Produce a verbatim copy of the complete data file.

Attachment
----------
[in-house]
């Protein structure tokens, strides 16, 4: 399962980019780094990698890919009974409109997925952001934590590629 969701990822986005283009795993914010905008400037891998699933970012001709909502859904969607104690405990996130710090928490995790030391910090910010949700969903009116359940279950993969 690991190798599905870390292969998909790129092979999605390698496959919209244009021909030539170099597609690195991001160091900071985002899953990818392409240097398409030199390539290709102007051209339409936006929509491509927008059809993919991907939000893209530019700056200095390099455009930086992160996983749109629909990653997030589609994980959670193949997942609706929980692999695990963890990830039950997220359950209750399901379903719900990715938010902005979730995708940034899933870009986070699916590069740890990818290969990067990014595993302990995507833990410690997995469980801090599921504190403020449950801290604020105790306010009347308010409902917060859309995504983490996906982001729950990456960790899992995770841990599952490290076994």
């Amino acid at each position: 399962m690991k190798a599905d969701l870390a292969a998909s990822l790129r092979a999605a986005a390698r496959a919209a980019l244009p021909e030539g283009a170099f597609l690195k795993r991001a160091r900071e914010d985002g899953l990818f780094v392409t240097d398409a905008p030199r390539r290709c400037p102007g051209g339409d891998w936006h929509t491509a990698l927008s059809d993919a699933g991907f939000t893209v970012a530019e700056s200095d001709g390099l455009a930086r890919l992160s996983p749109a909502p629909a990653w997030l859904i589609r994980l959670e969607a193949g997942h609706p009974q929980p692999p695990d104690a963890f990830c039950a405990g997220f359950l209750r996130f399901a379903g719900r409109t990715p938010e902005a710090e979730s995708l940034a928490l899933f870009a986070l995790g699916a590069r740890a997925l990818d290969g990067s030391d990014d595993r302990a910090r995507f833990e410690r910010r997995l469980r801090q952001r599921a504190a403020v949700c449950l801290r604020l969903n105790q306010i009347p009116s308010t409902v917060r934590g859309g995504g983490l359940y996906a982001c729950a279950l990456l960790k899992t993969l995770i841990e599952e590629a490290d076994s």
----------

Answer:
[in-house]
């Protein structure tokens, strides 16, 4: 399962980019780094990698890919009974409109997925952001934590590629 969701990822986005283009795993914010905008400037891998699933970012001709909502859904969607104690405990996130710090928490995790030391910090910010949700969903009116359940279950993969 690991190798599905870390292969998909790129092979999605390698496959919209244009021909030539170099597609690195991001160091900071985002899953990818392409240097398409030199390539290709102007051209339409936006929509491509927008059809993919991907939000893209530019700056200095390099455009930086992160996983749109629909990653997030589609994980959670193949997942609706929980692999695990963890990830039950997220359950209750399901379903719900990715938010902005979730995708940034899933870009986070699916590069740890990818290969990067990014595993302990995507833990410690997995469980801090599921504190403020449950801290604020105790306010009347308010409902917060859309995504983490996906982001729950990456960790899992995770841990599952490290076994």
């Amino acid at each position: 399962m690991k190798a599905d969701l870390a292969a998909s990822l790129r092979a999605a986005a390698r496959a919209a980019l244009p021909e030539g283009a170099f597609l690195k795993r991001a160091r900071e914010d985002g899953l990818f780094v392409t240097d398409a905008p030199r390539r290709c400037p102007g051209g339409d891998w936006h929509t491509a990698l927008s059809d993919a699933g991907f939000t893209v970012a530019e700056s200095d001709g390099l455009a930086r890919l992160s996983p749109a909502p629909a990653w997030l859904i589609r994980l959670e969607a193949g997942h609706p009974q929980p692999p695990d104690a963890f990830c039950a405990g997220f359950l209750r996130f399901a379903g719900r409109t990715p938010e902005a710090e979730s995708l940034a928490l899933f870009a986070l995790g699916a590069r740890a997925l990818d290969g990067s030391d990014d595993r302990a910090r995507f833990e410690r910010r997995l469980r801090q952001r599921a504190a403020v949700c449950l801290r604020l969903n105790q306010i009347p009116s308010t409902v917060r934590g859309g995504g983490l359940y996906a982001c729950a279950l990456l960790k899992t993969l995770i841990e599952e590629a490290d076994s």